I just started messing with Python, and was having a great time with entering Tkinter GUI commands into the Python shell (ActivePython 2.5).
Its fun entering commands one at a time and seeing components appear real-time (instead of normal process of having to compile the whole thing first).

Anyway, I was wondering if there was a way to paste multiple lines of source code (at once).

Also: Is there a function that causes a string to be interpreted as a command?

I just started messing with Python, and was having a great time with entering Tkinter GUI commands into the Python shell (ActivePython 2.5).
Its fun entering commands one at a time and seeing components appear real-time (instead of normal process of having to compile the whole thing first).

Anyway, I was wondering if there was a way to paste multiple lines of source code (at once).

Also: Is there a function that causes a string to be interpreted as a command?

I suggest the standard IDLE instead. I found ActivePython lacking in features (dedent region, indent region, comment region, uncomment region) yet containing no new (useful) ones.

As for pasting multiple lines: well, you can paste multiple lines, but it only seems to evaluate the first one.

What you can instead do is nest those multiple lines in a function, and then paste it.

def test():
  line1 = 'bah'
  line2 = 'foo'
  print line2 + line1

now type test() for the result 'foobah'

whereas

line1 = 'bah'
line2 = 'foo'
print line2 + line1

would only evaluate line1 = 'bah'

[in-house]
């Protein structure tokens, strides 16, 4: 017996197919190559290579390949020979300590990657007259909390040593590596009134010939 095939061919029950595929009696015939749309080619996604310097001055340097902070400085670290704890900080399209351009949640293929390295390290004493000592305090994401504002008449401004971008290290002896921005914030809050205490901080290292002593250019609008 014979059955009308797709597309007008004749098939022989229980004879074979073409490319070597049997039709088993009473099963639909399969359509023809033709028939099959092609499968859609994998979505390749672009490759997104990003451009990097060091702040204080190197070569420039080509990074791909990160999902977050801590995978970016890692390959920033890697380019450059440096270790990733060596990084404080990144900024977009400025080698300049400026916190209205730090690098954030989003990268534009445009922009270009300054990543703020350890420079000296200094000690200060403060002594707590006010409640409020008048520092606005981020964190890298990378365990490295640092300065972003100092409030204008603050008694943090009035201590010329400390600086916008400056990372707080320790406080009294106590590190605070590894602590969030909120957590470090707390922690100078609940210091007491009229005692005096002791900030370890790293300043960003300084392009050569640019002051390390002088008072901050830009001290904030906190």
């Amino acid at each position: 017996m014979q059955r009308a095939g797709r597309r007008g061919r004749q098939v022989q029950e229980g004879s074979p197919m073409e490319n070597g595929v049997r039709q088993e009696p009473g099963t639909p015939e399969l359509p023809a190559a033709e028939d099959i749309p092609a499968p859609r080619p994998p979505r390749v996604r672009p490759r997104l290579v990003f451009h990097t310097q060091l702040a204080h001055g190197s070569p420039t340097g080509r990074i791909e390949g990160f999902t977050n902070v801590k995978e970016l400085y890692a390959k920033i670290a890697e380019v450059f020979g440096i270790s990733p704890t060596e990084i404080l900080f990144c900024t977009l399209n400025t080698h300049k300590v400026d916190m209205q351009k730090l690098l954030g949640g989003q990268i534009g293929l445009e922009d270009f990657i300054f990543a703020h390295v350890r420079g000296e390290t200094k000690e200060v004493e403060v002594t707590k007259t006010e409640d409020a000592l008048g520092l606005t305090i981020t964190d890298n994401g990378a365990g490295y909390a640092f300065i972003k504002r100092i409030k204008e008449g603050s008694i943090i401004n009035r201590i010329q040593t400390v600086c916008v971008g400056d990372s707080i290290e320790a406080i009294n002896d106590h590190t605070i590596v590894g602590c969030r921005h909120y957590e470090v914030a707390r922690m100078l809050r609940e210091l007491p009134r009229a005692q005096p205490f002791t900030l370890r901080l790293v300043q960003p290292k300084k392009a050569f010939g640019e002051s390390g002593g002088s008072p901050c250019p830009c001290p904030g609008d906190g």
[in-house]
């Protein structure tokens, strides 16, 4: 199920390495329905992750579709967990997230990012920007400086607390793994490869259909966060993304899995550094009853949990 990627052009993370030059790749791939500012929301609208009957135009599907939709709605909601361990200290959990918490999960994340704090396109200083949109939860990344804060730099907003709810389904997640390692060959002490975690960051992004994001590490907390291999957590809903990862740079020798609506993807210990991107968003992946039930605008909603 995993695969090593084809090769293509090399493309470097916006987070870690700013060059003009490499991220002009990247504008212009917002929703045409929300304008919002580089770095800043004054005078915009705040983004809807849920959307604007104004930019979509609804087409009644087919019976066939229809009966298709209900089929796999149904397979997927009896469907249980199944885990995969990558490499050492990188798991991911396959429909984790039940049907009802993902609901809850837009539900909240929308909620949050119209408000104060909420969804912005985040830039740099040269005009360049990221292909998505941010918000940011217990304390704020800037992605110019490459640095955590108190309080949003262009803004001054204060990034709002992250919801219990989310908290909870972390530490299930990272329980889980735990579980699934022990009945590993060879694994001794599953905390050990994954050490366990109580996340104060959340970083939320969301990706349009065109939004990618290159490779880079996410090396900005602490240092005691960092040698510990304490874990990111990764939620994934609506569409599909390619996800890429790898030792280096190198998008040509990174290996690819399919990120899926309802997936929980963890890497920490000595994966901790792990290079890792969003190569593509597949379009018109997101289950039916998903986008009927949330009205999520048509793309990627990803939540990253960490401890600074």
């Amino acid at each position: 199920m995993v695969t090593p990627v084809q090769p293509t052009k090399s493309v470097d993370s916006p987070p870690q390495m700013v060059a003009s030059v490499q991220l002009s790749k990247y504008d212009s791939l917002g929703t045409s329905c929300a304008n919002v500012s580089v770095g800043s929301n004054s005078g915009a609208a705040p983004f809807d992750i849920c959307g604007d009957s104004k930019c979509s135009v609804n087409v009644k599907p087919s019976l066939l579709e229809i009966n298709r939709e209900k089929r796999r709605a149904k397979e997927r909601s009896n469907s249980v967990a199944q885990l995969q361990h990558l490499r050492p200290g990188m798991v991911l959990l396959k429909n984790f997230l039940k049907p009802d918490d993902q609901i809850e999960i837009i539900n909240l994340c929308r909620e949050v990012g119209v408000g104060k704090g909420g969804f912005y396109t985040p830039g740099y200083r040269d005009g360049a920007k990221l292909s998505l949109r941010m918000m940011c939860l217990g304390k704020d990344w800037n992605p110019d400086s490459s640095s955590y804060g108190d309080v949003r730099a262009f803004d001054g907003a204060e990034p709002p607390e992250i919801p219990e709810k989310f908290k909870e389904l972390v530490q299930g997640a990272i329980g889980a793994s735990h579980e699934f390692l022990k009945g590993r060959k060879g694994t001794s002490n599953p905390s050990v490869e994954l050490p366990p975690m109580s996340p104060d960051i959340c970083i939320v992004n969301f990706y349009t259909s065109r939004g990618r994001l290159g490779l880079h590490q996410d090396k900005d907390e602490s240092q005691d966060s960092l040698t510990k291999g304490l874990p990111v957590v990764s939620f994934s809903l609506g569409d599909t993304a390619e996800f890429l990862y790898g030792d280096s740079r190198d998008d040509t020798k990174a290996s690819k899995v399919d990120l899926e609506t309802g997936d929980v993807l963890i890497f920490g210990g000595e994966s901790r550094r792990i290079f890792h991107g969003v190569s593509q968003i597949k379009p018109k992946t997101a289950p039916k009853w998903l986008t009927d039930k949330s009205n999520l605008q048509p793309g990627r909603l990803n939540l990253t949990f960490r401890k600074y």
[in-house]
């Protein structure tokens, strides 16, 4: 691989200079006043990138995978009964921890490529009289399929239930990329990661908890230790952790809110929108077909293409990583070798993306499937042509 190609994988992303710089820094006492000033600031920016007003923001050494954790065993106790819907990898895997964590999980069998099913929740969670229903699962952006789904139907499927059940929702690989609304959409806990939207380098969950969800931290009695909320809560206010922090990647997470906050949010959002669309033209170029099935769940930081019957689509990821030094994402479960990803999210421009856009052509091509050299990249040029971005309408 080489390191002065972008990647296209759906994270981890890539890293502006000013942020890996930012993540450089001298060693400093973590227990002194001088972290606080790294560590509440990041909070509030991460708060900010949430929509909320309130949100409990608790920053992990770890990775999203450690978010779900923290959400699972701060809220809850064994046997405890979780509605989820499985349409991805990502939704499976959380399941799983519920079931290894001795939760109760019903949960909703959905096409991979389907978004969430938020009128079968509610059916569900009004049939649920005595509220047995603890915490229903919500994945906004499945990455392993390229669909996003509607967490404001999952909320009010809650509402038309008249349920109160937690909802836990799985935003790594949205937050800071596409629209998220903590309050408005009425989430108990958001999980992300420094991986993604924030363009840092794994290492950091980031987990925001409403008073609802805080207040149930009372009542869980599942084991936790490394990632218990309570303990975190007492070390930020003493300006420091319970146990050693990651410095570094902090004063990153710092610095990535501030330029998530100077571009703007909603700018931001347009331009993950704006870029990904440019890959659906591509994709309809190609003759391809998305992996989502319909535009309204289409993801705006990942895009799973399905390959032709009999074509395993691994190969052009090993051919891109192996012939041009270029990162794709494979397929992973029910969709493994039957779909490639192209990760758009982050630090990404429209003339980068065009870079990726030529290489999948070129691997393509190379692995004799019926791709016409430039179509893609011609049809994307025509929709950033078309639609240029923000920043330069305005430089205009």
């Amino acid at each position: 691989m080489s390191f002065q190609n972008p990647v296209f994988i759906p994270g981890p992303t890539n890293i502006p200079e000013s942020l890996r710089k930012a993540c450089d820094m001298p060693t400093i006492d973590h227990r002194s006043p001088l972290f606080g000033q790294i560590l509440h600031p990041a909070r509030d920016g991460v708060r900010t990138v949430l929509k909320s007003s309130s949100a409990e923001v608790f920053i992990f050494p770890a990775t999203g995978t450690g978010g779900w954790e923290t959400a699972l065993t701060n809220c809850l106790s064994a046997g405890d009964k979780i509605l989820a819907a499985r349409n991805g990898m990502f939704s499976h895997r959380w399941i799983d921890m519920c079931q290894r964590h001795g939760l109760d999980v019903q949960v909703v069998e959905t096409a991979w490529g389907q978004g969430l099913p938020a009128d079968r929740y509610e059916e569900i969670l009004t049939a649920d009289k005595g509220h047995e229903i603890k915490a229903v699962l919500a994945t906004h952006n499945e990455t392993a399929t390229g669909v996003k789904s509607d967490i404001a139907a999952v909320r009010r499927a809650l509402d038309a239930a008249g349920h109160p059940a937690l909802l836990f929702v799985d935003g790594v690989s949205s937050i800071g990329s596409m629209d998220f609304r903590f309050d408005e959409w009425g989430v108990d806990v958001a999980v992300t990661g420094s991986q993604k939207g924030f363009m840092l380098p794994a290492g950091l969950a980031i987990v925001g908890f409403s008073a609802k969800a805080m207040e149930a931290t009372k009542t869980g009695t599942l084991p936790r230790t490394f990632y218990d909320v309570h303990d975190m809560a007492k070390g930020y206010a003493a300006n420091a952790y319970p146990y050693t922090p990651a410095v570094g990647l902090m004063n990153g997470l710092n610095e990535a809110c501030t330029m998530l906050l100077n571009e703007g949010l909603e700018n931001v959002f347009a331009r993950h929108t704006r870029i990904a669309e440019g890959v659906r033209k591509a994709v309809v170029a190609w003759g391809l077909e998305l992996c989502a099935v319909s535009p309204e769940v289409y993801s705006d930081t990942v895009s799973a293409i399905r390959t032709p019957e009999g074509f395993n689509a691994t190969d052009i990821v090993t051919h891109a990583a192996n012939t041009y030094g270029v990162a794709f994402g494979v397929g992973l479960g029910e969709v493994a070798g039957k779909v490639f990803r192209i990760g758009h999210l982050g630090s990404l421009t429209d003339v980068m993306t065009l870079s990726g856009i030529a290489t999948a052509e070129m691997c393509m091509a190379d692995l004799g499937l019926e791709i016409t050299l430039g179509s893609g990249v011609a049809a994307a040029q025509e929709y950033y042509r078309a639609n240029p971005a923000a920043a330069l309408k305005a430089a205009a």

This is only marginally easier than creating an actual script, since you get to avoid creating a file just for a test.

Re using strings as commands... what's the context?

Oh, and I highly recommend wxPython over Tkinter. Much more powerful, intuitive and easy to use, IMHO. Also newer: http://www.wxpython.org/quotes.php

Note the words by Eric S. Raymond and Guido van Rossum (Python creator).

The Python function eval() will take a string and try to evaluate/interpret it.

BTW, the PyScripter IDE allows you to interpret your source code without having to create an official file. I hate the Python shell, it's okay for one liners only!

If I were stranded on an island and were only allowed one Python GU toolkit, I would take wxPython. Actually, Fuse left a real nice introduction to wxPython programming here:
http://www.daniweb.com/forums/post621707-8.html

I tried eval('a=1') but it didn't work. I looked up the syntax for eval and discovered that exec was the function I was looking for.

>BTW, the PyScripter IDE allows you to interpret your source code without having to create an official file. I hate the Python shell, it's okay for one liners only!

Thanks!

Is there a way to run a segment of source code, then open a shell that has access to (and can change) the same variables and functions that were defined in the script?

>As for pasting multiple lines: well, you can paste multiple lines, but it only seems to evaluate the first one.

>What you can instead do is nest those multiple lines in a function, and then paste it.

>

def test():
  line1 = 'bah'
  line2 = 'foo'
  print line2 + line1

Thanks for the tip.

There is a little IDE called PyPE that allows you to run selected code in the shell. It has its own more advanced shell window.

There is a little IDE called PyPE that allows you to run selected code in the shell. It has its own more advanced shell window.

Thanks!

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